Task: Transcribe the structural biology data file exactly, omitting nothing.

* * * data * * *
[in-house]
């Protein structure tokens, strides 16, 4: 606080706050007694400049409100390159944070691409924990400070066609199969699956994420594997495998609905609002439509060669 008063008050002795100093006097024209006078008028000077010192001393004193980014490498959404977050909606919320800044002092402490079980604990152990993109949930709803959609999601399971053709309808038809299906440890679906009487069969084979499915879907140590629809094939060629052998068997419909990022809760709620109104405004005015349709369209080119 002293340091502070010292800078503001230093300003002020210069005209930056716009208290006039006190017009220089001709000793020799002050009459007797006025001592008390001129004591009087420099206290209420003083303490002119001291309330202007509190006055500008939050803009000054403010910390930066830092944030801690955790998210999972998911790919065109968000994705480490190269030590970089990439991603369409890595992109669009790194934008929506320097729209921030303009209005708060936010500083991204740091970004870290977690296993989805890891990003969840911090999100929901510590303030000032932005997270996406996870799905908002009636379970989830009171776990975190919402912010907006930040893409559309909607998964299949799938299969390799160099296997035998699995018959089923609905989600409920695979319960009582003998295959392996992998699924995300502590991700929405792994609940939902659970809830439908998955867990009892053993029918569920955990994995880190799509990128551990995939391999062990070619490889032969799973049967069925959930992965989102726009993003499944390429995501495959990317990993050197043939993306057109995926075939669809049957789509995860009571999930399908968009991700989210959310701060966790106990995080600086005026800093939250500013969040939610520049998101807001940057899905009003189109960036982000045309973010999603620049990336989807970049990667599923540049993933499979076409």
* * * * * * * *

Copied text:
[in-house]
């Protein structure tokens, strides 16, 4: 606080706050007694400049409100390159944070691409924990400070066609199969699956994420594997495998609905609002439509060669 008063008050002795100093006097024209006078008028000077010192001393004193980014490498959404977050909606919320800044002092402490079980604990152990993109949930709803959609999601399971053709309808038809299906440890679906009487069969084979499915879907140590629809094939060629052998068997419909990022809760709620109104405004005015349709369209080119 002293340091502070010292800078503001230093300003002020210069005209930056716009208290006039006190017009220089001709000793020799002050009459007797006025001592008390001129004591009087420099206290209420003083303490002119001291309330202007509190006055500008939050803009000054403010910390930066830092944030801690955790998210999972998911790919065109968000994705480490190269030590970089990439991603369409890595992109669009790194934008929506320097729209921030303009209005708060936010500083991204740091970004870290977690296993989805890891990003969840911090999100929901510590303030000032932005997270996406996870799905908002009636379970989830009171776990975190919402912010907006930040893409559309909607998964299949799938299969390799160099296997035998699995018959089923609905989600409920695979319960009582003998295959392996992998699924995300502590991700929405792994609940939902659970809830439908998955867990009892053993029918569920955990994995880190799509990128551990995939391999062990070619490889032969799973049967069925959930992965989102726009993003499944390429995501495959990317990993050197043939993306057109995926075939669809049957789509995860009571999930399908968009991700989210959310701060966790106990995080600086005026800093939250500013969040939610520049998101807001940057899905009003189109960036982000045309973010999603620049990336989807970049990667599923540049993933499979076409």